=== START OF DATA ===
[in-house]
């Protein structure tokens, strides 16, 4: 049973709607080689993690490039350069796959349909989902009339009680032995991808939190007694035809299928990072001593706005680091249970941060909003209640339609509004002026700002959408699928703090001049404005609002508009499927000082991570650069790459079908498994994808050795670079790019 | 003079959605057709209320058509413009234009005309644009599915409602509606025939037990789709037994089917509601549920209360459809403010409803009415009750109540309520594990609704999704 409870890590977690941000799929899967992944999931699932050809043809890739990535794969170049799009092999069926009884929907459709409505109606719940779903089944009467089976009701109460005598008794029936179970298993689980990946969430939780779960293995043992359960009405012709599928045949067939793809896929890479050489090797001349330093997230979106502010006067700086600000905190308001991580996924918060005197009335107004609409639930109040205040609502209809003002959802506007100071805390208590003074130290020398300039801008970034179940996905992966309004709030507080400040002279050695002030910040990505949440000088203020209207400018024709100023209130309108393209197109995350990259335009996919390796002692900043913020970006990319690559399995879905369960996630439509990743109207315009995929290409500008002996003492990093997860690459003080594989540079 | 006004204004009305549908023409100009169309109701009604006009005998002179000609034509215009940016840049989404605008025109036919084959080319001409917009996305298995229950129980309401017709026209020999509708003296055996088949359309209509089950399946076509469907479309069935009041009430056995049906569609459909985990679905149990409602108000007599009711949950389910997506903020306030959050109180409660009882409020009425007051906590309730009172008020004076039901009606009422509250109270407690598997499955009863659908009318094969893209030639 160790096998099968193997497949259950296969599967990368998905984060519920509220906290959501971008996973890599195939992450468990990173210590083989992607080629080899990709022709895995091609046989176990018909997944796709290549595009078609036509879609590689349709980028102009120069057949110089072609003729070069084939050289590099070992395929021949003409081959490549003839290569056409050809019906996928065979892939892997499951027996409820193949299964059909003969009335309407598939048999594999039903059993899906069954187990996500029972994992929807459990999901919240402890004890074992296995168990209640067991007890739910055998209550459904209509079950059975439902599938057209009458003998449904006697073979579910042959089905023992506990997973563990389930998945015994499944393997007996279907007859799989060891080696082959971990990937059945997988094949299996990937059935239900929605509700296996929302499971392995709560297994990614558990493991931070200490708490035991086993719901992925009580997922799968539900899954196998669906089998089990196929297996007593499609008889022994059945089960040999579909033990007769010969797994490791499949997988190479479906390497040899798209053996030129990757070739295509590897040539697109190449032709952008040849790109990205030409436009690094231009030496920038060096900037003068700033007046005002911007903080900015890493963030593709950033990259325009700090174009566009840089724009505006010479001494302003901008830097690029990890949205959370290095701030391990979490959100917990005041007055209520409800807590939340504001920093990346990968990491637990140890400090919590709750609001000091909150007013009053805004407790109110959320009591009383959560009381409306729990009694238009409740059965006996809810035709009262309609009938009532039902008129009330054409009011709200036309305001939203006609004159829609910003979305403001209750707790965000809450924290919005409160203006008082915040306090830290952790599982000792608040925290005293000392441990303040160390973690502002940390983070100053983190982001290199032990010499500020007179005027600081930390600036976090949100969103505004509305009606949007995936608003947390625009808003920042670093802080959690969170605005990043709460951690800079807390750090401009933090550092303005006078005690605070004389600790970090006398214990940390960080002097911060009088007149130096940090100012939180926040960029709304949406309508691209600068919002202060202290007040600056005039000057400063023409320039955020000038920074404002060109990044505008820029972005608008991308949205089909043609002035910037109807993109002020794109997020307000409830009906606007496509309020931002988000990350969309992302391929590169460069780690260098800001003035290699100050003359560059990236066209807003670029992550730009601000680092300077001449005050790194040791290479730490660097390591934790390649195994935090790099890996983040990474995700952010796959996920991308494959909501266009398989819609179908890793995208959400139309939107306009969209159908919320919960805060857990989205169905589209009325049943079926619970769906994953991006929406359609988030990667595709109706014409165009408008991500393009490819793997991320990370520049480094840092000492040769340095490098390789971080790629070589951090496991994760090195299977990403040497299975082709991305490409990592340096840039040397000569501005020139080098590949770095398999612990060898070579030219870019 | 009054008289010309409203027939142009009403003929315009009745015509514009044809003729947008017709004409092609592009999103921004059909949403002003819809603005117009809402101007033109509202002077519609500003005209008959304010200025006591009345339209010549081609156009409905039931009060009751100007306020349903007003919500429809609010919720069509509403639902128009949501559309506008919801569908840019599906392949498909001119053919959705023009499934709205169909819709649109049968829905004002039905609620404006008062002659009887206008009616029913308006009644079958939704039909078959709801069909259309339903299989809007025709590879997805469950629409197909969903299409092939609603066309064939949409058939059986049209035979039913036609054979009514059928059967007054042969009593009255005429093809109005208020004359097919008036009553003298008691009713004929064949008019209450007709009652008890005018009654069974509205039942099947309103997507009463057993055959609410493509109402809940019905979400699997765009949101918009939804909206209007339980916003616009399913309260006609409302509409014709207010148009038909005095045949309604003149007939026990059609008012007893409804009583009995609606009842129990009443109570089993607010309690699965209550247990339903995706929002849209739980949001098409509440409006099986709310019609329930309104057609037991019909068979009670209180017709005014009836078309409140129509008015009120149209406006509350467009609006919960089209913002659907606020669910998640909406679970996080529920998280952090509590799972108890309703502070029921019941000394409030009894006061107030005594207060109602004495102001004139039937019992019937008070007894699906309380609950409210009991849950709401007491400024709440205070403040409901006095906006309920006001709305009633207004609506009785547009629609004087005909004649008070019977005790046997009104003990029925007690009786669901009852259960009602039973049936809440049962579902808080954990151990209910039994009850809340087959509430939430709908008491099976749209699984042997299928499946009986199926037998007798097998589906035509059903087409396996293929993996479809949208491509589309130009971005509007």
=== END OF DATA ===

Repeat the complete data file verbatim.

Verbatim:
[in-house]
């Protein structure tokens, strides 16, 4: 049973709607080689993690490039350069796959349909989902009339009680032995991808939190007694035809299928990072001593706005680091249970941060909003209640339609509004002026700002959408699928703090001049404005609002508009499927000082991570650069790459079908498994994808050795670079790019 | 003079959605057709209320058509413009234009005309644009599915409602509606025939037990789709037994089917509601549920209360459809403010409803009415009750109540309520594990609704999704 409870890590977690941000799929899967992944999931699932050809043809890739990535794969170049799009092999069926009884929907459709409505109606719940779903089944009467089976009701109460005598008794029936179970298993689980990946969430939780779960293995043992359960009405012709599928045949067939793809896929890479050489090797001349330093997230979106502010006067700086600000905190308001991580996924918060005197009335107004609409639930109040205040609502209809003002959802506007100071805390208590003074130290020398300039801008970034179940996905992966309004709030507080400040002279050695002030910040990505949440000088203020209207400018024709100023209130309108393209197109995350990259335009996919390796002692900043913020970006990319690559399995879905369960996630439509990743109207315009995929290409500008002996003492990093997860690459003080594989540079 | 006004204004009305549908023409100009169309109701009604006009005998002179000609034509215009940016840049989404605008025109036919084959080319001409917009996305298995229950129980309401017709026209020999509708003296055996088949359309209509089950399946076509469907479309069935009041009430056995049906569609459909985990679905149990409602108000007599009711949950389910997506903020306030959050109180409660009882409020009425007051906590309730009172008020004076039901009606009422509250109270407690598997499955009863659908009318094969893209030639 160790096998099968193997497949259950296969599967990368998905984060519920509220906290959501971008996973890599195939992450468990990173210590083989992607080629080899990709022709895995091609046989176990018909997944796709290549595009078609036509879609590689349709980028102009120069057949110089072609003729070069084939050289590099070992395929021949003409081959490549003839290569056409050809019906996928065979892939892997499951027996409820193949299964059909003969009335309407598939048999594999039903059993899906069954187990996500029972994992929807459990999901919240402890004890074992296995168990209640067991007890739910055998209550459904209509079950059975439902599938057209009458003998449904006697073979579910042959089905023992506990997973563990389930998945015994499944393997007996279907007859799989060891080696082959971990990937059945997988094949299996990937059935239900929605509700296996929302499971392995709560297994990614558990493991931070200490708490035991086993719901992925009580997922799968539900899954196998669906089998089990196929297996007593499609008889022994059945089960040999579909033990007769010969797994490791499949997988190479479906390497040899798209053996030129990757070739295509590897040539697109190449032709952008040849790109990205030409436009690094231009030496920038060096900037003068700033007046005002911007903080900015890493963030593709950033990259325009700090174009566009840089724009505006010479001494302003901008830097690029990890949205959370290095701030391990979490959100917990005041007055209520409800807590939340504001920093990346990968990491637990140890400090919590709750609001000091909150007013009053805004407790109110959320009591009383959560009381409306729990009694238009409740059965006996809810035709009262309609009938009532039902008129009330054409009011709200036309305001939203006609004159829609910003979305403001209750707790965000809450924290919005409160203006008082915040306090830290952790599982000792608040925290005293000392441990303040160390973690502002940390983070100053983190982001290199032990010499500020007179005027600081930390600036976090949100969103505004509305009606949007995936608003947390625009808003920042670093802080959690969170605005990043709460951690800079807390750090401009933090550092303005006078005690605070004389600790970090006398214990940390960080002097911060009088007149130096940090100012939180926040960029709304949406309508691209600068919002202060202290007040600056005039000057400063023409320039955020000038920074404002060109990044505008820029972005608008991308949205089909043609002035910037109807993109002020794109997020307000409830009906606007496509309020931002988000990350969309992302391929590169460069780690260098800001003035290699100050003359560059990236066209807003670029992550730009601000680092300077001449005050790194040791290479730490660097390591934790390649195994935090790099890996983040990474995700952010796959996920991308494959909501266009398989819609179908890793995208959400139309939107306009969209159908919320919960805060857990989205169905589209009325049943079926619970769906994953991006929406359609988030990667595709109706014409165009408008991500393009490819793997991320990370520049480094840092000492040769340095490098390789971080790629070589951090496991994760090195299977990403040497299975082709991305490409990592340096840039040397000569501005020139080098590949770095398999612990060898070579030219870019 | 009054008289010309409203027939142009009403003929315009009745015509514009044809003729947008017709004409092609592009999103921004059909949403002003819809603005117009809402101007033109509202002077519609500003005209008959304010200025006591009345339209010549081609156009409905039931009060009751100007306020349903007003919500429809609010919720069509509403639902128009949501559309506008919801569908840019599906392949498909001119053919959705023009499934709205169909819709649109049968829905004002039905609620404006008062002659009887206008009616029913308006009644079958939704039909078959709801069909259309339903299989809007025709590879997805469950629409197909969903299409092939609603066309064939949409058939059986049209035979039913036609054979009514059928059967007054042969009593009255005429093809109005208020004359097919008036009553003298008691009713004929064949008019209450007709009652008890005018009654069974509205039942099947309103997507009463057993055959609410493509109402809940019905979400699997765009949101918009939804909206209007339980916003616009399913309260006609409302509409014709207010148009038909005095045949309604003149007939026990059609008012007893409804009583009995609606009842129990009443109570089993607010309690699965209550247990339903995706929002849209739980949001098409509440409006099986709310019609329930309104057609037991019909068979009670209180017709005014009836078309409140129509008015009120149209406006509350467009609006919960089209913002659907606020669910998640909406679970996080529920998280952090509590799972108890309703502070029921019941000394409030009894006061107030005594207060109602004495102001004139039937019992019937008070007894699906309380609950409210009991849950709401007491400024709440205070403040409901006095906006309920006001709305009633207004609506009785547009629609004087005909004649008070019977005790046997009104003990029925007690009786669901009852259960009602039973049936809440049962579902808080954990151990209910039994009850809340087959509430939430709908008491099976749209699984042997299928499946009986199926037998007798097998589906035509059903087409396996293929993996479809949208491509589309130009971005509007």